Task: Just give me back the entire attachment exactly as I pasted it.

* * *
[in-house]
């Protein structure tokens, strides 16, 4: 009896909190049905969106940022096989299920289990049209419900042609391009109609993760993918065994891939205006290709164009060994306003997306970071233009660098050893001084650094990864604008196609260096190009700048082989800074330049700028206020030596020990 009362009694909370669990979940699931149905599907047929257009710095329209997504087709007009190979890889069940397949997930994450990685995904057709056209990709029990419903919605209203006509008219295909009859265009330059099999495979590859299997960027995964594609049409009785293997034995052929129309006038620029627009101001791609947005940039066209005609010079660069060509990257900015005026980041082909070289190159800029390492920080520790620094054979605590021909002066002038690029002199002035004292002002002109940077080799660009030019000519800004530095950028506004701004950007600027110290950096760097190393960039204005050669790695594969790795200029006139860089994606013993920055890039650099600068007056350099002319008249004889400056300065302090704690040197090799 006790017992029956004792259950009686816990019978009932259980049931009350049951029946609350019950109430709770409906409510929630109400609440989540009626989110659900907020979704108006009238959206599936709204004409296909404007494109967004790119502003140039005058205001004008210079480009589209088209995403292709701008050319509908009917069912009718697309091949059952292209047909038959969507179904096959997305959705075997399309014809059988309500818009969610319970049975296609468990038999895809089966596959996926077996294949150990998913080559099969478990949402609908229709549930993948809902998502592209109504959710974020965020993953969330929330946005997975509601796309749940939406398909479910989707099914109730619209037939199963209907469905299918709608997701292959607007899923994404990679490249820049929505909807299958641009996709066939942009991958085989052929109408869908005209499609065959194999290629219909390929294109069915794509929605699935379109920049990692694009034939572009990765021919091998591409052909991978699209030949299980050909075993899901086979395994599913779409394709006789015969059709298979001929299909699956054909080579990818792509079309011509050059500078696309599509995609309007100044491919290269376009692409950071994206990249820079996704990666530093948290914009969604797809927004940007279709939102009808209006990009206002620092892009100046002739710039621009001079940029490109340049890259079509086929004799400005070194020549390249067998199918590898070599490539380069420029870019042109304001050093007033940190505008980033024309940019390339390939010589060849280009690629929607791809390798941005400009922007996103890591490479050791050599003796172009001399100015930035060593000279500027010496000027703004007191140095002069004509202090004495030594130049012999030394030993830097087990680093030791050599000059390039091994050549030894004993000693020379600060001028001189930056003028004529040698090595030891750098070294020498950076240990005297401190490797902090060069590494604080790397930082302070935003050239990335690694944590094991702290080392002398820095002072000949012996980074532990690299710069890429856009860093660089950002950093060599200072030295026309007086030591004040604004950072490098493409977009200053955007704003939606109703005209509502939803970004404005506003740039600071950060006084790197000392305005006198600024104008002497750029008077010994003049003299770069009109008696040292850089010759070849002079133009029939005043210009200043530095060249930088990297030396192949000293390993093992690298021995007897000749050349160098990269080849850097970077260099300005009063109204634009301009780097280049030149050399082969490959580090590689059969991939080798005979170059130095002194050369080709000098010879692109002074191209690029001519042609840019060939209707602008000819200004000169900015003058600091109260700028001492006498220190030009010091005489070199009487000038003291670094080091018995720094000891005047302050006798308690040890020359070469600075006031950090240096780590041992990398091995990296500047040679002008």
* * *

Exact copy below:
[in-house]
């Protein structure tokens, strides 16, 4: 009896909190049905969106940022096989299920289990049209419900042609391009109609993760993918065994891939205006290709164009060994306003997306970071233009660098050893001084650094990864604008196609260096190009700048082989800074330049700028206020030596020990 009362009694909370669990979940699931149905599907047929257009710095329209997504087709007009190979890889069940397949997930994450990685995904057709056209990709029990419903919605209203006509008219295909009859265009330059099999495979590859299997960027995964594609049409009785293997034995052929129309006038620029627009101001791609947005940039066209005609010079660069060509990257900015005026980041082909070289190159800029390492920080520790620094054979605590021909002066002038690029002199002035004292002002002109940077080799660009030019000519800004530095950028506004701004950007600027110290950096760097190393960039204005050669790695594969790795200029006139860089994606013993920055890039650099600068007056350099002319008249004889400056300065302090704690040197090799 006790017992029956004792259950009686816990019978009932259980049931009350049951029946609350019950109430709770409906409510929630109400609440989540009626989110659900907020979704108006009238959206599936709204004409296909404007494109967004790119502003140039005058205001004008210079480009589209088209995403292709701008050319509908009917069912009718697309091949059952292209047909038959969507179904096959997305959705075997399309014809059988309500818009969610319970049975296609468990038999895809089966596959996926077996294949150990998913080559099969478990949402609908229709549930993948809902998502592209109504959710974020965020993953969330929330946005997975509601796309749940939406398909479910989707099914109730619209037939199963209907469905299918709608997701292959607007899923994404990679490249820049929505909807299958641009996709066939942009991958085989052929109408869908005209499609065959194999290629219909390929294109069915794509929605699935379109920049990692694009034939572009990765021919091998591409052909991978699209030949299980050909075993899901086979395994599913779409394709006789015969059709298979001929299909699956054909080579990818792509079309011509050059500078696309599509995609309007100044491919290269376009692409950071994206990249820079996704990666530093948290914009969604797809927004940007279709939102009808209006990009206002620092892009100046002739710039621009001079940029490109340049890259079509086929004799400005070194020549390249067998199918590898070599490539380069420029870019042109304001050093007033940190505008980033024309940019390339390939010589060849280009690629929607791809390798941005400009922007996103890591490479050791050599003796172009001399100015930035060593000279500027010496000027703004007191140095002069004509202090004495030594130049012999030394030993830097087990680093030791050599000059390039091994050549030894004993000693020379600060001028001189930056003028004529040698090595030891750098070294020498950076240990005297401190490797902090060069590494604080790397930082302070935003050239990335690694944590094991702290080392002398820095002072000949012996980074532990690299710069890429856009860093660089950002950093060599200072030295026309007086030591004040604004950072490098493409977009200053955007704003939606109703005209509502939803970004404005506003740039600071950060006084790197000392305005006198600024104008002497750029008077010994003049003299770069009109008696040292850089010759070849002079133009029939005043210009200043530095060249930088990297030396192949000293390993093992690298021995007897000749050349160098990269080849850097970077260099300005009063109204634009301009780097280049030149050399082969490959580090590689059969991939080798005979170059130095002194050369080709000098010879692109002074191209690029001519042609840019060939209707602008000819200004000169900015003058600091109260700028001492006498220190030009010091005489070199009487000038003291670094080091018995720094000891005047302050006798308690040890020359070469600075006031950090240096780590041992990398091995990296500047040679002008």